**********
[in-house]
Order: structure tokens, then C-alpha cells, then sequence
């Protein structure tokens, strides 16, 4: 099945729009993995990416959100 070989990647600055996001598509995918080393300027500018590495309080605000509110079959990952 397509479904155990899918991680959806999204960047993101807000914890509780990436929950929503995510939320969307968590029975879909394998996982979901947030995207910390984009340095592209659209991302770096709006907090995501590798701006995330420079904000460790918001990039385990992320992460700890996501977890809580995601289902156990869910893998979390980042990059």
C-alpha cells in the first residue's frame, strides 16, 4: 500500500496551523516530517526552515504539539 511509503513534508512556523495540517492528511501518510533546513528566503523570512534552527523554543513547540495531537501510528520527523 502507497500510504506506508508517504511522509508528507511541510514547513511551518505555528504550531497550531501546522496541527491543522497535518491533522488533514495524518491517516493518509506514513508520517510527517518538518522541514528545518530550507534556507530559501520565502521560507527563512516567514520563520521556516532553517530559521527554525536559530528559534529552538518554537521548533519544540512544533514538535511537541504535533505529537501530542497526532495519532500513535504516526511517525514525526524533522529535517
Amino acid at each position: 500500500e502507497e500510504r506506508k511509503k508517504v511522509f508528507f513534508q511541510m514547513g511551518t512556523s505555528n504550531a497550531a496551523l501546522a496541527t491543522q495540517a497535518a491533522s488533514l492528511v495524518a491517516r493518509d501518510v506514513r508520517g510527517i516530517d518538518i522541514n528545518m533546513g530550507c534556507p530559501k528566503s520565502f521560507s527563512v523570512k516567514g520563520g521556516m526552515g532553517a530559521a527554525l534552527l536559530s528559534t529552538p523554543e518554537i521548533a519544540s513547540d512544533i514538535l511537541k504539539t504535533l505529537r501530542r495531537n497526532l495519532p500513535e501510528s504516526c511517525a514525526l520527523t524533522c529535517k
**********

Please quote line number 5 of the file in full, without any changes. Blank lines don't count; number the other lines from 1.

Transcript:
Amino acid at each position: 500500500e502507497e500510504r506506508k511509503k508517504v511522509f508528507f513534508q511541510m514547513g511551518t512556523s505555528n504550531a497550531a496551523l501546522a496541527t491543522q495540517a497535518a491533522s488533514l492528511v495524518a491517516r493518509d501518510v506514513r508520517g510527517i516530517d518538518i522541514n528545518m533546513g530550507c534556507p530559501k528566503s520565502f521560507s527563512v523570512k516567514g520563520g521556516m526552515g532553517a530559521a527554525l534552527l536559530s528559534t529552538p523554543e518554537i521548533a519544540s513547540d512544533i514538535l511537541k504539539t504535533l505529537r501530542r495531537n497526532l495519532p500513535e501510528s504516526c511517525a514525526l520527523t524533522c529535517k